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Re: ANTARCTIC DINOSAUR EXPEDITION



Frank Chereck wrote:

>I am attaching an article that appeared in The Sunday Chicago Tribune that
>may be of interest to members of this list. Comments and opinions would be
>appreciated.

>                        HOT DISCOVERY IN COLD CLIMATE
>             FINDING ANTARCTIC DINOSAUR PUT AUGUSTANA ON THE MAP

[deleted]

>   Hammer is an oddity. He is one of the biggest names in paleontology but
>teaches at a school so small it has no paleontology major and no graduate
>degree program of any kind.
>   This situation has delighted Augustana's undergraduates since Hammer, 44,
>arrived there in 1981. Because he has no coterie of graduate students, he
>usually takes an undergraduate with him on his Antarctic expeditions.
>   Some field trip. On his last expedition, from November 1990 to January

^^^^
>1991, Hammer and his five-member crew recovered the first dinosaur bones

^^^^^^^^^^^^^^^^
>found in Antarctica.

Hmmm, I thought that particular distinction went to messers Olivero,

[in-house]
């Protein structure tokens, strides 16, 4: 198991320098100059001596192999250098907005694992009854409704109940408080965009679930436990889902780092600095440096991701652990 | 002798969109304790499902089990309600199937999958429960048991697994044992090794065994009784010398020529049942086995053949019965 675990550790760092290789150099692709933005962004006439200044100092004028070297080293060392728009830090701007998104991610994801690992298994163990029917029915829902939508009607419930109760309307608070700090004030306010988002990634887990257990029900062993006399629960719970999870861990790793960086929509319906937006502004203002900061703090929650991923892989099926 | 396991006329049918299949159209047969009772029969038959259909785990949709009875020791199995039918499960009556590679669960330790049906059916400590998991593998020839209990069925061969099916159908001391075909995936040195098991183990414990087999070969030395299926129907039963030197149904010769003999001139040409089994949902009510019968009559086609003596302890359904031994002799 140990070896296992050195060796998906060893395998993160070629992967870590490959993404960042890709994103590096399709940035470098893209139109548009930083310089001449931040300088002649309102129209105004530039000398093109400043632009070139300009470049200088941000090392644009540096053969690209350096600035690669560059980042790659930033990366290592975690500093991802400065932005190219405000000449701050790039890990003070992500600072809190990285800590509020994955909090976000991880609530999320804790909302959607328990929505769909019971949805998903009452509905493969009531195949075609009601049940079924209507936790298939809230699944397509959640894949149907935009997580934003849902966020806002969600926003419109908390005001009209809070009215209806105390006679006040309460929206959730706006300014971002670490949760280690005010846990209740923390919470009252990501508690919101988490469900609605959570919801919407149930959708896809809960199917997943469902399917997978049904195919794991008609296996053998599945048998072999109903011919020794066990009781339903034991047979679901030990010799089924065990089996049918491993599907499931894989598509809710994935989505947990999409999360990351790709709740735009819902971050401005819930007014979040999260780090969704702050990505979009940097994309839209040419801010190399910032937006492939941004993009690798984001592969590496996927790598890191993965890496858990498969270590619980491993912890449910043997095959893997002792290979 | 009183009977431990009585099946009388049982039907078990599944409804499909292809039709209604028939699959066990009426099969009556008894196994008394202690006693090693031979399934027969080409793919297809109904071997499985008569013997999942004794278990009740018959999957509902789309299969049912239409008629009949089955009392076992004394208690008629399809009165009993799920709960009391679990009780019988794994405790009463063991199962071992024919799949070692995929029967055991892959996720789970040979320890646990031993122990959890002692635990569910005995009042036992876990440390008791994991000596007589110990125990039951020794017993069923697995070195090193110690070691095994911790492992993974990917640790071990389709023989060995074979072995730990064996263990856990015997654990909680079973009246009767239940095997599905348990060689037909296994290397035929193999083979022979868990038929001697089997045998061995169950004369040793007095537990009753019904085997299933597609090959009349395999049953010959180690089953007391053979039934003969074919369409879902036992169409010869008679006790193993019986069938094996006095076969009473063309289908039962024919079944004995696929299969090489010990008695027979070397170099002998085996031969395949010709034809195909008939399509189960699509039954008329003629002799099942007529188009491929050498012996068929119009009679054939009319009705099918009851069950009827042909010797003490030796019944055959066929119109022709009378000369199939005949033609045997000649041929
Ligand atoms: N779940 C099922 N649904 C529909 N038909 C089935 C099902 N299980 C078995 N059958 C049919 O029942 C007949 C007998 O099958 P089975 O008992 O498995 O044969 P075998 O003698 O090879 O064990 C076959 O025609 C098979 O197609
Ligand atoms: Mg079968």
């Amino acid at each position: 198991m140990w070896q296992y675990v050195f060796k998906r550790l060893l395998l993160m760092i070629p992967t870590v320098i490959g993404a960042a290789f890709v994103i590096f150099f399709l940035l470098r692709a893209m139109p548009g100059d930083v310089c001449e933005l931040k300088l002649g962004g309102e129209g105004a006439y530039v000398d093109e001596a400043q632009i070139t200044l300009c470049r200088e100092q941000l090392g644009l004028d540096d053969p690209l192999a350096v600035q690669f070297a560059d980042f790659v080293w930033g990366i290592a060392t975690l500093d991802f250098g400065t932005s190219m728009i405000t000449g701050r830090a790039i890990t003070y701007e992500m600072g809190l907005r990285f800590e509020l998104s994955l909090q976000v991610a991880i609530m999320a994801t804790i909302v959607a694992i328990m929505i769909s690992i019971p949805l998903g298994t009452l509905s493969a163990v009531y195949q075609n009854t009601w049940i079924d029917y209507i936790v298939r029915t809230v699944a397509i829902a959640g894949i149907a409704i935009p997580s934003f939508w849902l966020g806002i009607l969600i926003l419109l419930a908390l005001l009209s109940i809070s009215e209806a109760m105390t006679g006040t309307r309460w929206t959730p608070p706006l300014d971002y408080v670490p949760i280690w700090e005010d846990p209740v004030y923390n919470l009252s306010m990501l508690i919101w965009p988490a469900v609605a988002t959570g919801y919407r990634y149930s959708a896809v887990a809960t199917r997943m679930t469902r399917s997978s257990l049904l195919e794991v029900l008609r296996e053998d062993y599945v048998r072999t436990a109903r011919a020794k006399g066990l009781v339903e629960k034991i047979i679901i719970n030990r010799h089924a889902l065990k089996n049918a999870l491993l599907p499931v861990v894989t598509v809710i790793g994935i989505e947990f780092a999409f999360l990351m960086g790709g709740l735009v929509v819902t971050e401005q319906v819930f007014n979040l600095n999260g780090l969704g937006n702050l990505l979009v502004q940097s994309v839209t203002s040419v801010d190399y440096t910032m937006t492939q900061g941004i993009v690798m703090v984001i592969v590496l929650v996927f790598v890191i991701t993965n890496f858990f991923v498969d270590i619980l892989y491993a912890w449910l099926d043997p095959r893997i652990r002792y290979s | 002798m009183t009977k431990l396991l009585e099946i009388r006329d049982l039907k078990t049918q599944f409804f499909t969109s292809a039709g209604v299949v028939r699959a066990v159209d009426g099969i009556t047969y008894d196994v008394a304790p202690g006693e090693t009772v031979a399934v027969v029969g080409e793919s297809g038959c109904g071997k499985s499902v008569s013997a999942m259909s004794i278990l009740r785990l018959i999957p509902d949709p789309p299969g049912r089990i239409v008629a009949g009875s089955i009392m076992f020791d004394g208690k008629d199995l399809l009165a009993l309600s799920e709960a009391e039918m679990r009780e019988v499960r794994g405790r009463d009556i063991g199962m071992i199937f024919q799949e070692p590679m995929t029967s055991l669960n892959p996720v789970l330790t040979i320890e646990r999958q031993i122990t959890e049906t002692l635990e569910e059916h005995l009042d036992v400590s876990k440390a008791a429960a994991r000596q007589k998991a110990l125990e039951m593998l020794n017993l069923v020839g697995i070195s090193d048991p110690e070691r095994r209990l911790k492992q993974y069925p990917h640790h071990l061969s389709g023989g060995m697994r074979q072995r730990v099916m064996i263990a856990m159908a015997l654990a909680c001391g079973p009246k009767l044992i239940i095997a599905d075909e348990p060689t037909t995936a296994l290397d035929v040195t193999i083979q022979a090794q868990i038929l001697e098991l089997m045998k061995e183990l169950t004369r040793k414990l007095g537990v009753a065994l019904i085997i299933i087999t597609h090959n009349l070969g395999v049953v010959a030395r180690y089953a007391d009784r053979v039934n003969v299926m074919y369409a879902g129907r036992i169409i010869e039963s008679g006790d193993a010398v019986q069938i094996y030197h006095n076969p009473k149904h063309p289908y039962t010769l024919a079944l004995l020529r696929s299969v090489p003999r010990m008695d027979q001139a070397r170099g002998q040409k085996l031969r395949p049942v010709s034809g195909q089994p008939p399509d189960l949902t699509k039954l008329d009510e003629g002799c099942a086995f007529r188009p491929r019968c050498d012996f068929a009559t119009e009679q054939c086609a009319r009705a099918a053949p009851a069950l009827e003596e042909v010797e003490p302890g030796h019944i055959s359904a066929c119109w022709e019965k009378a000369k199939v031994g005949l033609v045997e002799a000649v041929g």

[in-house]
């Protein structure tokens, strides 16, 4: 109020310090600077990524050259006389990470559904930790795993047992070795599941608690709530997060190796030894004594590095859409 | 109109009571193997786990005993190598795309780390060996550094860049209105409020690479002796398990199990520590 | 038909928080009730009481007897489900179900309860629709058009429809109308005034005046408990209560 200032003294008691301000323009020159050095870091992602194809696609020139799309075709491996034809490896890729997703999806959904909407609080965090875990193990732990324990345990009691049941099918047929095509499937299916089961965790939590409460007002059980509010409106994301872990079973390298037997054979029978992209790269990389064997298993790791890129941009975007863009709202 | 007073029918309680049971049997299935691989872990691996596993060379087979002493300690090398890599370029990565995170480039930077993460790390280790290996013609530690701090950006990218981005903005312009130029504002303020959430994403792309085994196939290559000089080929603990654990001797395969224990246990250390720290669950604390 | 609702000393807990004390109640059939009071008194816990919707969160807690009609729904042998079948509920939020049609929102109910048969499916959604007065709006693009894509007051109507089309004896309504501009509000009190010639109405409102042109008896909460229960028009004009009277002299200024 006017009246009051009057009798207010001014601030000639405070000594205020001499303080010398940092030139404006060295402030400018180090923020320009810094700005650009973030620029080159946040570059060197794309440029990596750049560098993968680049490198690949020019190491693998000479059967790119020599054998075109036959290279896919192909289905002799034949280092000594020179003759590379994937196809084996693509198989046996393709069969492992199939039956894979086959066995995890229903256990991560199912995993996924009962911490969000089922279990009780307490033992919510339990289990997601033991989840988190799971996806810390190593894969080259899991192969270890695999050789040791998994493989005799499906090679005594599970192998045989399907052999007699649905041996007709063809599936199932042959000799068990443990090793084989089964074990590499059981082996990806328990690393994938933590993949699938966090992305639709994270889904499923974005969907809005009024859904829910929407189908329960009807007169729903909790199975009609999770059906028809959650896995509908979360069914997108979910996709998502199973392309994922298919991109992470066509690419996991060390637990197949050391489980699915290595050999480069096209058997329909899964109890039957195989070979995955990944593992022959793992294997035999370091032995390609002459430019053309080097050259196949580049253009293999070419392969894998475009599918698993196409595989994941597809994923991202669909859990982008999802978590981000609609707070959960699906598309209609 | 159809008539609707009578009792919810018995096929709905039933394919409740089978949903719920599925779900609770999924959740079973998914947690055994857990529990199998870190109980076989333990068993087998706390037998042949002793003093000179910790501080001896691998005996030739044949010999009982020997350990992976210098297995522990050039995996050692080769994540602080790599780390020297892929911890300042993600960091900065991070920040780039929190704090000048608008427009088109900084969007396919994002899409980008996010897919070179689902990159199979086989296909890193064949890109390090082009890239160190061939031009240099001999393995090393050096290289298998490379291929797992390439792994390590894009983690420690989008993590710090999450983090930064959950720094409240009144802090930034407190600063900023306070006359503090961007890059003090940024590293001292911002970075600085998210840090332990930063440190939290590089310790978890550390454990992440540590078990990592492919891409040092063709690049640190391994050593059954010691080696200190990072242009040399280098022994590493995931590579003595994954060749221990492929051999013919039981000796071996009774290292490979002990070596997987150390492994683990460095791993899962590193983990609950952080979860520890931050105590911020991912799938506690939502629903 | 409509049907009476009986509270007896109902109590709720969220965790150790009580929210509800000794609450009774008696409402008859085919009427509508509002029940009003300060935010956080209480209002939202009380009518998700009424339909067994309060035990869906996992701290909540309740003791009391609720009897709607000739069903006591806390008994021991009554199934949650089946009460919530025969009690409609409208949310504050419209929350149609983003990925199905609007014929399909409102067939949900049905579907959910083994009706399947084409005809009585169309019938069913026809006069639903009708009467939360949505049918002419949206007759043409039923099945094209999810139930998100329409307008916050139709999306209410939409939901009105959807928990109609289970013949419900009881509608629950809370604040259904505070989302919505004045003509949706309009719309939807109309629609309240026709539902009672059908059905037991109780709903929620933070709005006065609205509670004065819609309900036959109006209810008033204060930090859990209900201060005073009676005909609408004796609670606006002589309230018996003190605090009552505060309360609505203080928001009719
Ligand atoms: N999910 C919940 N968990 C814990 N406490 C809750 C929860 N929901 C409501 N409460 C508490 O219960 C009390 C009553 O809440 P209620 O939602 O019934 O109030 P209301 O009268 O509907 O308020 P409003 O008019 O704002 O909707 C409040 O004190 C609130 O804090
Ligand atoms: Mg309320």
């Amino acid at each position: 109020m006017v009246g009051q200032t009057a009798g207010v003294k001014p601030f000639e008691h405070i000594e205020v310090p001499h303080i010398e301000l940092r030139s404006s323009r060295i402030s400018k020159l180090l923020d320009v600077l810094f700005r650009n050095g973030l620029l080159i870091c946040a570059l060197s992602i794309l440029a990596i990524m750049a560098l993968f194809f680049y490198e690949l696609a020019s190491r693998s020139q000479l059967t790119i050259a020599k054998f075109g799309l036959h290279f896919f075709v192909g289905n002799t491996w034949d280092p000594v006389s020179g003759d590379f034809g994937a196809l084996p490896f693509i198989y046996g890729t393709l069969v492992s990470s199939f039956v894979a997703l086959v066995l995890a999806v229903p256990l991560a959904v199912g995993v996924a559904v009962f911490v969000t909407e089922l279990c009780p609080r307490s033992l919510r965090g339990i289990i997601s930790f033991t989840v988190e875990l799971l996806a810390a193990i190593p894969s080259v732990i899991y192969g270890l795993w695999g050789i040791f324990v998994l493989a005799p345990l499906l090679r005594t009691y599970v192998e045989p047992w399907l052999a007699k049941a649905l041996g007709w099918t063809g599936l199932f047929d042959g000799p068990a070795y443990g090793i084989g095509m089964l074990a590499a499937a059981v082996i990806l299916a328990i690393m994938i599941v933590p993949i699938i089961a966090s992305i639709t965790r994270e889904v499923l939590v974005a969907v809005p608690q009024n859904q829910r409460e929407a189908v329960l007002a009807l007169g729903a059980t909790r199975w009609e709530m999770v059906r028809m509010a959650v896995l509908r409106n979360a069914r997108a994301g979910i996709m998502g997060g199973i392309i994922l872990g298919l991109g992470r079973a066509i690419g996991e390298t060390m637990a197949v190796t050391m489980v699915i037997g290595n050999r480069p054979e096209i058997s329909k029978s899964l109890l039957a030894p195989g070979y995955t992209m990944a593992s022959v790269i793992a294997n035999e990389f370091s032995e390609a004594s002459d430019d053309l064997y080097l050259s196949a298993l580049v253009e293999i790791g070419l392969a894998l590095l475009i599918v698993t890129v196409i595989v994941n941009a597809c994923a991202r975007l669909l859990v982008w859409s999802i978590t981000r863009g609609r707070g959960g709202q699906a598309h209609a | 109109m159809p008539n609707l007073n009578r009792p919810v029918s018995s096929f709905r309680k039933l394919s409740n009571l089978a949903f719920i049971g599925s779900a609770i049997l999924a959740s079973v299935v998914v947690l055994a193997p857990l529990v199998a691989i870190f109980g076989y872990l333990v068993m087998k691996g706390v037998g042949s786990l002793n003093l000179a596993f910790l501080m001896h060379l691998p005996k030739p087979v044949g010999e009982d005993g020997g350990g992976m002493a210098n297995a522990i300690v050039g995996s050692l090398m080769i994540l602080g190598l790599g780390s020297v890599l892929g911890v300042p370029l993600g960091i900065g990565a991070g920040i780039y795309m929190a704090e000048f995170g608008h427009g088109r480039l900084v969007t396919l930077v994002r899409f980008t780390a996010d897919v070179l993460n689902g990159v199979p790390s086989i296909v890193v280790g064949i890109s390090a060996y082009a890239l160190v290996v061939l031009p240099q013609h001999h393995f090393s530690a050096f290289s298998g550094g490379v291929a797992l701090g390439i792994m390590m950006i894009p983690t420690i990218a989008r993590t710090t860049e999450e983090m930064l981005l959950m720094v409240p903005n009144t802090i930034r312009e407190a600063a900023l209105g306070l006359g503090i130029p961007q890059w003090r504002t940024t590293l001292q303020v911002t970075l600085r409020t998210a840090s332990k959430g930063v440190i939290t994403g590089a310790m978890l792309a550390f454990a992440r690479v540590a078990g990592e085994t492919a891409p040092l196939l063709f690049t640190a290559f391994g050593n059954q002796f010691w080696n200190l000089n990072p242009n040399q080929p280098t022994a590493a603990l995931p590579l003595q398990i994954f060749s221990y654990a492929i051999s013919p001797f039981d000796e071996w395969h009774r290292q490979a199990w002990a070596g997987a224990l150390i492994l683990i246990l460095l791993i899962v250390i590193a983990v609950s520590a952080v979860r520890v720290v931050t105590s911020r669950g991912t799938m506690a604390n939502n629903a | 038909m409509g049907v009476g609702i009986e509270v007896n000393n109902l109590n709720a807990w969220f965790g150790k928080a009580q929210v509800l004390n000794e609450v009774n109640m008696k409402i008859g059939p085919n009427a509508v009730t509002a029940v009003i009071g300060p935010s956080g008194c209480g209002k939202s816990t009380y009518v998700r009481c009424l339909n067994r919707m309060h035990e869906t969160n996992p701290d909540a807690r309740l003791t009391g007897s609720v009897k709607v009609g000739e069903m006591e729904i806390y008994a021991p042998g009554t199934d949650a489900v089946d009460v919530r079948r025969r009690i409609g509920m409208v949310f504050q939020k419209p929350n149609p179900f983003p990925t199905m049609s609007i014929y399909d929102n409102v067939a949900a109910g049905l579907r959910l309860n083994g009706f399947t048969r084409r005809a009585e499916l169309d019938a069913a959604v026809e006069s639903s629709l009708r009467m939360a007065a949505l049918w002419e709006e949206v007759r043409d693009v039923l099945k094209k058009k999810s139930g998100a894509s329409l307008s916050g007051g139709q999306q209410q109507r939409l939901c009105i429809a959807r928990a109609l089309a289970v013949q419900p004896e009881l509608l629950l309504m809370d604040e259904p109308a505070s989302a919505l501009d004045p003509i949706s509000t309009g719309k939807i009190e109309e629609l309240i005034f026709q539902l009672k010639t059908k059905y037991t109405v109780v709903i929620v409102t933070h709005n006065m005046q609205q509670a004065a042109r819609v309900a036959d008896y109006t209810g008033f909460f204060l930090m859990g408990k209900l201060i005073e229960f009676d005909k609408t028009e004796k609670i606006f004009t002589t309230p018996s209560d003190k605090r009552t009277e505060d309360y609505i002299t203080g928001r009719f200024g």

Gasparini, Rinaldi and Scasso, viv-a-vis:

Olivero, E.B.; Gasparini, Z.; Rinaldi C.A. & Scasso, R (1991) First record
of dinosaurs in Antarctica (Upper Cretaceous, James Ross Island):
Palaeogeographical implications. In Geological Evolution of Antarctica,
Thomsom, M.R.A.; Crame, J.A. & Thomson, J.W. (eds).pp 617-622. Cambridge
University Press, Cambridge.

Recording fossil remains of an ankylosaur found in the 1986 field season

This volume is the Preceedings of the Fifth International Symposium on
Antarctic Earth Sciences, held at Cambridge on the 23-28th August *1987*.
So the abstracts volume would have been printed in 1987.

Let me see now, even my shaky maths makes 1987 some 3 years *before* 1990,
or don't non-American finds count? :-)

Chris
Geology & Geophysics
University of Adelaide
non-American

cnedin@geology.adelaide.edu.au